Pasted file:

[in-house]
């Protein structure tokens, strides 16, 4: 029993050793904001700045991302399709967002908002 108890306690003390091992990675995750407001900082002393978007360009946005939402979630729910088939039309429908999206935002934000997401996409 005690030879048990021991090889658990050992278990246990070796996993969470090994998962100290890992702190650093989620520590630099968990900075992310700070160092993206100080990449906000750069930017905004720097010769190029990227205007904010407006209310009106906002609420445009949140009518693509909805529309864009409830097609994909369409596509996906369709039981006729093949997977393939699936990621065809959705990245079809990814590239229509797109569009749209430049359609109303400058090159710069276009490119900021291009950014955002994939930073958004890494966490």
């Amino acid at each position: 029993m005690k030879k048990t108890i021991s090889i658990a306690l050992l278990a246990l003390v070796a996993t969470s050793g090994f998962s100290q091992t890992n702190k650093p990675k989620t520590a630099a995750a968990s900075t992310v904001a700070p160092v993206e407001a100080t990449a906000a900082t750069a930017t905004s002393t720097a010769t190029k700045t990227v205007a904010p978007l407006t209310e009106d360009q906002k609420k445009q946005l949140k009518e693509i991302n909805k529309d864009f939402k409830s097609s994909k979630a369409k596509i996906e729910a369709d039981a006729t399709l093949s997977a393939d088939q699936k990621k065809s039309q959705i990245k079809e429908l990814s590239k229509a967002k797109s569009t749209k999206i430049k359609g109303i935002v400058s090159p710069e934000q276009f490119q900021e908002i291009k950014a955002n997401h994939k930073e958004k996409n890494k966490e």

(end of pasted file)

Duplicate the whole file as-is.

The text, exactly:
[in-house]
């Protein structure tokens, strides 16, 4: 029993050793904001700045991302399709967002908002 108890306690003390091992990675995750407001900082002393978007360009946005939402979630729910088939039309429908999206935002934000997401996409 005690030879048990021991090889658990050992278990246990070796996993969470090994998962100290890992702190650093989620520590630099968990900075992310700070160092993206100080990449906000750069930017905004720097010769190029990227205007904010407006209310009106906002609420445009949140009518693509909805529309864009409830097609994909369409596509996906369709039981006729093949997977393939699936990621065809959705990245079809990814590239229509797109569009749209430049359609109303400058090159710069276009490119900021291009950014955002994939930073958004890494966490």
């Amino acid at each position: 029993m005690k030879k048990t108890i021991s090889i658990a306690l050992l278990a246990l003390v070796a996993t969470s050793g090994f998962s100290q091992t890992n702190k650093p990675k989620t520590a630099a995750a968990s900075t992310v904001a700070p160092v993206e407001a100080t990449a906000a900082t750069a930017t905004s002393t720097a010769t190029k700045t990227v205007a904010p978007l407006t209310e009106d360009q906002k609420k445009q946005l949140k009518e693509i991302n909805k529309d864009f939402k409830s097609s994909k979630a369409k596509i996906e729910a369709d039981a006729t399709l093949s997977a393939d088939q699936k990621k065809s039309q959705i990245k079809e429908l990814s590239k229509a967002k797109s569009t749209k999206i430049k359609g109303i935002v400058s090159p710069e934000q276009f490119q900021e908002i291009k950014a955002n997401h994939k930073e958004k996409n890494k966490e």